The students in Skyview High’s advanced-placement government class are trying to practice what they’ve been preached.
The students are meeting with the Billings City Council later this month to propose building a disc golf course at High Sierra Park in the Heights.
“In the spring, second semester, I tell my students, the community has done a lot for you, now it’s time for you to do something for the community,” Jerry Jette, Billings Skyview High School government instructor, said. “The reason I do this is so they understand” how city government works.
Jette’s class got together earlier this year and came up with a plan to put a disc golf course in the Heights. It was an idea fraught with potential setbacks.
Last fall, after complaints from residents, the City Council voted to remove disc golf from the Pioneer Park Master Plan. The move caused an uproar in the community, and the council put disc golf back in weeks later.
Jette reminded his students of the controversy and told them he didn’t think proposing a disc golf course was the greatest idea. But his students persisted.
And he’s glad they did.
“We haven’t had anyone say this is a bad idea,” Jette said.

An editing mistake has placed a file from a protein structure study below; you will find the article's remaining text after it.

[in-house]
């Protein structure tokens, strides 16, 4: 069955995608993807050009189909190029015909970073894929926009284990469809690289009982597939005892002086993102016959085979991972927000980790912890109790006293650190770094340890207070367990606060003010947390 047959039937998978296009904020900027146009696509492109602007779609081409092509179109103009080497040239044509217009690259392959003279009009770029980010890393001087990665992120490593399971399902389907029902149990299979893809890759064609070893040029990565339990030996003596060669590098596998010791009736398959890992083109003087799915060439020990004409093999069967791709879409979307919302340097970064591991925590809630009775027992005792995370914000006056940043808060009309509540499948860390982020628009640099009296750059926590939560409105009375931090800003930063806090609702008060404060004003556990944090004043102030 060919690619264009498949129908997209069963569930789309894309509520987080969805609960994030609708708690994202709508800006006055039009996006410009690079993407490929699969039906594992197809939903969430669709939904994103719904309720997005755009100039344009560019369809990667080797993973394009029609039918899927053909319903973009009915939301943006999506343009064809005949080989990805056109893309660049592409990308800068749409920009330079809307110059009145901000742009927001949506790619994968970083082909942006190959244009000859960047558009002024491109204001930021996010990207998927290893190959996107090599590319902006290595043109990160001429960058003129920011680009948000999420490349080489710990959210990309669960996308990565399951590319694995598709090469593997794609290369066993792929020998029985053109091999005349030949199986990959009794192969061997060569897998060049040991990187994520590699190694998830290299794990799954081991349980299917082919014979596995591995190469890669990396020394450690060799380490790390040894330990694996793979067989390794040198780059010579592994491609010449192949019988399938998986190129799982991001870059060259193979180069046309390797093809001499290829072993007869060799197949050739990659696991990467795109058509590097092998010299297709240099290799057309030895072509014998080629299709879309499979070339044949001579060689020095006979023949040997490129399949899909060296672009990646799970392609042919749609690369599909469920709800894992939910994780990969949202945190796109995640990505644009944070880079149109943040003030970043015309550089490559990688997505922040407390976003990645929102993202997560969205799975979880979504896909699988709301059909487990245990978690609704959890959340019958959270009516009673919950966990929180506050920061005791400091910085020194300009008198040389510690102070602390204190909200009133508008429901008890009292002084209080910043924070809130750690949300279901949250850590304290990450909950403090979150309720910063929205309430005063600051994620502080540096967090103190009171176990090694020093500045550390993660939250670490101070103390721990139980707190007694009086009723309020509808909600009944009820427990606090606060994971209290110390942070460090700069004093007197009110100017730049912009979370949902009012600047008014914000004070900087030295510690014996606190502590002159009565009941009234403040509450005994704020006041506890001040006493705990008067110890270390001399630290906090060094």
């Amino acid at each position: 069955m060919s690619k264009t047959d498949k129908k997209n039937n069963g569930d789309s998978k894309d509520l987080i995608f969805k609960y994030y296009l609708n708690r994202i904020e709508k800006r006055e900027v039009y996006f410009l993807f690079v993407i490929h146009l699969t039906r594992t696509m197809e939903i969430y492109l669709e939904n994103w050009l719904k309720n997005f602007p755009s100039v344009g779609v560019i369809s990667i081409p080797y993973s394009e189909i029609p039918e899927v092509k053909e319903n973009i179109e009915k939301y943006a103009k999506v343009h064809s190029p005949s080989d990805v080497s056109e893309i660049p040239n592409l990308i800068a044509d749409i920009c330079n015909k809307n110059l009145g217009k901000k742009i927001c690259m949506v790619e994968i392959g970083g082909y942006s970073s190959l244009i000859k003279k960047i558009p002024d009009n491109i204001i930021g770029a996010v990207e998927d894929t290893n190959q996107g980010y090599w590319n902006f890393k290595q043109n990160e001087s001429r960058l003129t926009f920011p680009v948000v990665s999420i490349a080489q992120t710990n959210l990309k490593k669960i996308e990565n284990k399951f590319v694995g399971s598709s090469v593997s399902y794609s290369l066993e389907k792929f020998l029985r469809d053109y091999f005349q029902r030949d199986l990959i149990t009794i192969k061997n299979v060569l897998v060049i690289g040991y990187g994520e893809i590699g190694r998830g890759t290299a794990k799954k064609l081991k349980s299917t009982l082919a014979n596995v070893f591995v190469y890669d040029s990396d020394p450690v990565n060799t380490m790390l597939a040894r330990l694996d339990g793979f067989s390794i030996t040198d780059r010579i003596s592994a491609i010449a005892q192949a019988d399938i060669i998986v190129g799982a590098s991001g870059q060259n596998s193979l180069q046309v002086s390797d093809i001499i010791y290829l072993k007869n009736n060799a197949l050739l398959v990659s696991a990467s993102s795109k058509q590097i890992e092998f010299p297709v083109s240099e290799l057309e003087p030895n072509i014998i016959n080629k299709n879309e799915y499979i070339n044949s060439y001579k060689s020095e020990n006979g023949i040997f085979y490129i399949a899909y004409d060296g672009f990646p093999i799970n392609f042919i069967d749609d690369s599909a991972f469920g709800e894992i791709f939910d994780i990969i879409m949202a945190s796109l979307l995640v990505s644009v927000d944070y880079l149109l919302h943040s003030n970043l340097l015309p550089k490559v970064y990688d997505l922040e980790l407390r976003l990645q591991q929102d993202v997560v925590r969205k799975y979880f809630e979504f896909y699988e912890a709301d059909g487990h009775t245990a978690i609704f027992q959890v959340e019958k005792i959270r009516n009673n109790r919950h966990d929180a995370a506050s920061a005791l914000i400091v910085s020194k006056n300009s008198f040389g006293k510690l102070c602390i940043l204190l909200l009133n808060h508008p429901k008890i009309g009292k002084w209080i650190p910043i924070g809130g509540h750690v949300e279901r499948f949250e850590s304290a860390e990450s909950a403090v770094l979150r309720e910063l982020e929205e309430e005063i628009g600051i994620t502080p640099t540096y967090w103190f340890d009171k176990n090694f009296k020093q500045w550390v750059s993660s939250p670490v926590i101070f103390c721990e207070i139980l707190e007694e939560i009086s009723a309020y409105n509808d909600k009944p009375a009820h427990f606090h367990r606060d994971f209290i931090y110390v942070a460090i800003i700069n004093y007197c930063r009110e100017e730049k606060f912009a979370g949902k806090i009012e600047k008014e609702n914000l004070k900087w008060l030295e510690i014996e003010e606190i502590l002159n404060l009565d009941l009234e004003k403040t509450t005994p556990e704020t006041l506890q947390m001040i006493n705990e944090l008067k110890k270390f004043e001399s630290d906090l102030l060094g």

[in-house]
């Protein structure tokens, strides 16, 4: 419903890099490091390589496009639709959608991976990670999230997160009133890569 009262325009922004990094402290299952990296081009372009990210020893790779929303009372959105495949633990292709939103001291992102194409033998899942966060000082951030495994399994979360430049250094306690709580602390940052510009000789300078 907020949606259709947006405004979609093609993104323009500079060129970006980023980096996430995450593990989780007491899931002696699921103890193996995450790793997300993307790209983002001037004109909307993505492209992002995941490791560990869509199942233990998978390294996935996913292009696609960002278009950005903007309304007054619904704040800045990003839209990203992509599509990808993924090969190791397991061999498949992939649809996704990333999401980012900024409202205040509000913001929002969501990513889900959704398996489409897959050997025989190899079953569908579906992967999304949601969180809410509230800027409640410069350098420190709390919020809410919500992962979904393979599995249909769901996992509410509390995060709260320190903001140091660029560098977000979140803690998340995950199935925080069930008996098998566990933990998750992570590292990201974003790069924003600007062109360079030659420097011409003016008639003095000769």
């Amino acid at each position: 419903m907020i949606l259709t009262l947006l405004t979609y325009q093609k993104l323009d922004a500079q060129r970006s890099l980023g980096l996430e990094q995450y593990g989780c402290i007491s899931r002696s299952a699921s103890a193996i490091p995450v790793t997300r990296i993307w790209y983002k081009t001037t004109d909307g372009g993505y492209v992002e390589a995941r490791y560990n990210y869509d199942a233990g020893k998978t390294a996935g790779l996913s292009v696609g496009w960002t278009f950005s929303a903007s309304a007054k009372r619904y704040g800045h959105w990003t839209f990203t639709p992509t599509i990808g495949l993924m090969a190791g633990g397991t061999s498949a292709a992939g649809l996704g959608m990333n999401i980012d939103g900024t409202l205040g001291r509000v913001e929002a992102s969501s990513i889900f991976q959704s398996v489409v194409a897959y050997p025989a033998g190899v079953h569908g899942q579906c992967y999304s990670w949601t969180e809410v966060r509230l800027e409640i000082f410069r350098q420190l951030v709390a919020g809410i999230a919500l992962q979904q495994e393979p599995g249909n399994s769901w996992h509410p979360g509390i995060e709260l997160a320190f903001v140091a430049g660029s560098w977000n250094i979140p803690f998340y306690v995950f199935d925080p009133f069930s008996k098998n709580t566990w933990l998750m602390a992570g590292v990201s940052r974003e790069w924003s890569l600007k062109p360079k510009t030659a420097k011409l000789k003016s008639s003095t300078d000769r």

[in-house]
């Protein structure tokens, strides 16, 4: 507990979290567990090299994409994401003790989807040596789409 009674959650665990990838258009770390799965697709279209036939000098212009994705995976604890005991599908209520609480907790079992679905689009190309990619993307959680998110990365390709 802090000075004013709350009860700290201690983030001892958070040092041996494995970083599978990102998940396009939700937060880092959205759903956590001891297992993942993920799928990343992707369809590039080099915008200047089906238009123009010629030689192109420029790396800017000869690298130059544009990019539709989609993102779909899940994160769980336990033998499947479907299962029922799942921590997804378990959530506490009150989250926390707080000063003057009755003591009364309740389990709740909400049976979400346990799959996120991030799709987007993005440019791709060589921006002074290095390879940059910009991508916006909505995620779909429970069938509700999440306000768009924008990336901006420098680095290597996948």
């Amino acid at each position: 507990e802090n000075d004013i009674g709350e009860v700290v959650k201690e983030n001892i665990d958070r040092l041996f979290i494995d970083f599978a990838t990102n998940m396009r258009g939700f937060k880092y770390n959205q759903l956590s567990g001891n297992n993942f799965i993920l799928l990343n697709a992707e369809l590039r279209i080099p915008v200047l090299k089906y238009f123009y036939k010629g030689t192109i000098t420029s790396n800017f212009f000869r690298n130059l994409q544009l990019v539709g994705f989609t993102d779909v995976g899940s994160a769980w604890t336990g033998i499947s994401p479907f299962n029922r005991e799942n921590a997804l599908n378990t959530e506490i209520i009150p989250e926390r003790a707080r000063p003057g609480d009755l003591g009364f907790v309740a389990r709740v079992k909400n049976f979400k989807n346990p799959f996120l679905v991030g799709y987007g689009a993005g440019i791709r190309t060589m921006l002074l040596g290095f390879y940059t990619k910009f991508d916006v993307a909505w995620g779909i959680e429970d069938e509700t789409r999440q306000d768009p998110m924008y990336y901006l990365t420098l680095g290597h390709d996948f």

In fact, when the students made their presentation to Mark Jarvis, the city’s park planner, he was pleasantly surprised.
When the Pioneer Park Master Plan was revised by the council, members asked the parks department to look at other places in the city where a disc golf course could be built to alleviate some of the pressure on Pioneer Park.
“Turns out High Sierra Park is No. 2 on the priority list,” Jarvis said.
The students met with the Heights Task Force last week and then held a community meeting at Skyview High on Tuesday night. The response was positive at each gathering, Jette said.
Denis Pitman, one of the council’s two Heights representatives, was at both meetings and praised the students’ efforts.
“It’s a great civic lesson for the students,” he said.
Like Jarvis, Pitman believes High Sierra Park is just the place for disc golf.
“This is a park where there aren’t a lot of neighbors,” he said. “It’s an easy fit.”
Students will meet with the parks board next week and then the City Council at its May 24 planning session. Pitman believes they’ll get a positive reception from council members.
Jette is just pleased his students are learning how local government operates. They’ll live in towns and cities their whole lives, and it’s important they know how government functions, he said.
“I think that it’s great civic acumen,” he said.